There are many posts on this site about the appropriate responses to the question "How are you?" and there are many different opinions about which responses should be used. My intention is not to bring that question up here.

My question is about the evolution of the expression "I'm good". I hear it used in two ways all the time. One is in answer to the question "How are you?"

The other way it's used is to mean, "No thanks, I have enough," or "I'm all set here." For example: "Would you like more ice cream?" "No thanks. I'm good." Or this: "Did everybody understand my explanation?" "Yes, I'm good." It's also used in the same way in questions. A waiter might arrive at a table and say, "Are you good?" to people who appear to have finished eating, as a way of asking whether it's OK to take away their plates.

We moved from the United States to France in 1988 and stayed there until 2002, when we returned. Before we left, I never, ever heard anyone say "I am good" in either of those two contexts. When we came back, the expression was everywhere. So I've always assumed that it emerged during the 1990s or, at the latest, around the year 2000. I've also always (perhaps erroneously) assumed that both types of usage evolved around the same time. Many of the posts on this site refer to "I'm good" as an expression used only in American English, but recently I have heard it used by many speakers of British English as well.

I've checked various sources to find the expression's origin. There are a few ideas about it here, here, and here. In the last of the sites I've referenced (wiktionary.org), there are people in a chat room who agree roughly with my estimate of when the expression entered common usage, and one of them suggests that it comes from language used by poker players.

I'm very interested to know if anyone has found more authoritative information about the origin and evolution of the expression, as used in the ways I've described.

  • I don't know how it evolved, but if someone offers me something and I respond with, "I'm good", it means that I consider my current state to be preferable, i.e. "more good", to the state I will be in if I accept. If someone asks me how I am and I respond with, "I'm good", it means I consider my current state to be fortunate, i.e. "good" enough that I cannot reasonably complain. Hope that makes sense! Commented May 25, 2020 at 16:55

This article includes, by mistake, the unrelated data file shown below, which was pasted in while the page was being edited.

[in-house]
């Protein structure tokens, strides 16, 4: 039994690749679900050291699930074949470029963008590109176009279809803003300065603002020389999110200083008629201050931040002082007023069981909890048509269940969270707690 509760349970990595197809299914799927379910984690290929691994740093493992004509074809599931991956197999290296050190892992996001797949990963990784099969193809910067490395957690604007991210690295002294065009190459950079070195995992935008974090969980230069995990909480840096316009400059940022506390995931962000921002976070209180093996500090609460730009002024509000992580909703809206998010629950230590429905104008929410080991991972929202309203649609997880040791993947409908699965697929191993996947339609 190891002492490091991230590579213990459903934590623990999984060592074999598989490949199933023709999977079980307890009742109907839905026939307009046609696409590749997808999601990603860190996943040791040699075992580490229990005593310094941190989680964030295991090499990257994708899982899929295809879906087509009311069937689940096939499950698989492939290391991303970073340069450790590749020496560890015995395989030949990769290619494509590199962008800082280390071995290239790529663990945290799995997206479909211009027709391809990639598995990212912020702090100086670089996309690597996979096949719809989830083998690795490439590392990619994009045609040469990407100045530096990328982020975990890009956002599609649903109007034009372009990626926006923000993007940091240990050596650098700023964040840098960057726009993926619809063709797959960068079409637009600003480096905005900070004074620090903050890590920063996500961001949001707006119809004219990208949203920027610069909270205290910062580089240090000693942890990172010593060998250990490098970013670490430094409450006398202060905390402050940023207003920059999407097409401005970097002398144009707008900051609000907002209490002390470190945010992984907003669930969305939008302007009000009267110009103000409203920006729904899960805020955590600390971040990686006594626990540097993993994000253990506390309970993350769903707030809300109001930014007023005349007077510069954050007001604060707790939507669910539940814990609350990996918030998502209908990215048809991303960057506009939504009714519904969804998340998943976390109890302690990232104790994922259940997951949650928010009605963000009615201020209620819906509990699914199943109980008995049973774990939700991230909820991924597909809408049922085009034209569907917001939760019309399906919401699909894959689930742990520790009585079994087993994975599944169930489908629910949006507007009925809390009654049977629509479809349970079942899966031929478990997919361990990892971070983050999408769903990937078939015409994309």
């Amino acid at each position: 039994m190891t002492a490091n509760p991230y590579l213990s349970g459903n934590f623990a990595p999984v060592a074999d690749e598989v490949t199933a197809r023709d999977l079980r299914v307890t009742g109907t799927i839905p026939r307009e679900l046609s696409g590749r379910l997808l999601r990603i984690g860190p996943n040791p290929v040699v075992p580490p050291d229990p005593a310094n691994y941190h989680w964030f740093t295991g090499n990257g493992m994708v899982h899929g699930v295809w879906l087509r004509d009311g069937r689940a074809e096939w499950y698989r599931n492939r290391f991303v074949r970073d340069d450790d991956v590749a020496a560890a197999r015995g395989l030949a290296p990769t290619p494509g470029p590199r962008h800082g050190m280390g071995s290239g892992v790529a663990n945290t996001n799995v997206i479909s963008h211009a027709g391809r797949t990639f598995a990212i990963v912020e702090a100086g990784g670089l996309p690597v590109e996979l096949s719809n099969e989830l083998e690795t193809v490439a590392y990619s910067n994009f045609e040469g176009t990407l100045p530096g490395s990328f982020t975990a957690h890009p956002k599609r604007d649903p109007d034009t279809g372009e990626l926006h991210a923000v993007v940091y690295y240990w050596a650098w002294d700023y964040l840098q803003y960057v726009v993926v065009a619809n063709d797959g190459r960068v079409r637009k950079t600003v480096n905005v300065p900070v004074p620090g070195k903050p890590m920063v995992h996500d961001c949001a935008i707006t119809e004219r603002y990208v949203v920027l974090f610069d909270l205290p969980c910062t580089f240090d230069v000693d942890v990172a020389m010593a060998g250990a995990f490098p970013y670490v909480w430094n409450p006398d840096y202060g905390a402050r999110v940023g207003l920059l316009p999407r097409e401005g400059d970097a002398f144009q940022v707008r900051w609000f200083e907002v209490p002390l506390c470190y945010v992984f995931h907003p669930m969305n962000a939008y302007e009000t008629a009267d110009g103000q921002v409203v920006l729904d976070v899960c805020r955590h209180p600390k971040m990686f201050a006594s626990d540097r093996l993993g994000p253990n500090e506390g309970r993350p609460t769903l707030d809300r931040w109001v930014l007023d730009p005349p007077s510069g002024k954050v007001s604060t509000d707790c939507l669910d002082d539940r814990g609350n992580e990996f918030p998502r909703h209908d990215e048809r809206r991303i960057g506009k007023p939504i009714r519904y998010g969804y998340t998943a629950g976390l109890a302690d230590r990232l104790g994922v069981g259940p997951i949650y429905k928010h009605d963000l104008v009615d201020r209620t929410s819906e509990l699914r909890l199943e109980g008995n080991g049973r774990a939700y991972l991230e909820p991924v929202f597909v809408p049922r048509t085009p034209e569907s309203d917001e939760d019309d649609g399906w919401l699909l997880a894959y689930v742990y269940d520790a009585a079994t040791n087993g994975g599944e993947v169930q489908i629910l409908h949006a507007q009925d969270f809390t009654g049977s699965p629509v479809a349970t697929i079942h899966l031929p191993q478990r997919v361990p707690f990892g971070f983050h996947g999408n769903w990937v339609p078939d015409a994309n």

• In essence, "good" has come to mean many things, and can therefore replace words like fortunate, preferable, ready, desirable, comfortable, etc. Commented May 25, 2020 at 16:57
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    How about in France, t'inquiète as short for: Ne t'inquiète pas? What can I say? Usages evolve....
    – Lambie
    Commented May 27, 2020 at 18:20
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    There are different degrees. Where I come from, "I'm good" means no intervention required: I don't need another drink, a ride home, an extra biscuit with dinner, etc. Then there's "I'm all set," which can mean the same thing or can mean I take no offense that you spilled your drink on my shoe (usually spoken after an apology or an offer to make amends).
    – Robusto
    Commented May 27, 2020 at 19:44
  • Consider that the two meanings you mention are related. When you ask "How are you?", "I'm good" really means "I don't need anything".
    – Hot Licks
    Commented May 27, 2020 at 21:34

5 Answers 5


Semantically, the expression "I'm good" is not that different from the prescribed "I am well." I suspect that part of what might be striking about the frequency and use of "I'm good" today might be a result of uses in declining an offer.

The Oxford English Dictionary does denote this specific phrasal use of "I'm good" dating to 1966.

Originally U.S. I'm good: (used in response to a question or request) no thank you; I'm not in need of anything.

The earliest citation provided in the OED:

‘More beer?’ ‘I'm still good, thanks.’

  • 1966 J. Ball Cool Cottontail x. 113

Prior to the 20th century, most uses that I can find of the phrase "I'm good" are part of larger expressions, most commonly, "I'm good for it," meaning "I can pay for it." But saying "I am good" as a response to "how are you" was still a valid answer. Indeed, similar phrases like "I am in good health" date back to Old English, per the OED. Therefore, I suspect the apparent growth of the phrase may be more a reflection of its use in declining offers, as discussed above.


It could be a kind of illogical carry over from another language. This is a colloquialism that could have started with bilingual/illiterate populations. There are presumably many languages in which the word for "The state of (an object or person) being in fine condition (i.e. "good")", overlaps with the word that can also describe "The state of a person's mood, which yields nonmaleficence/positive social behavior".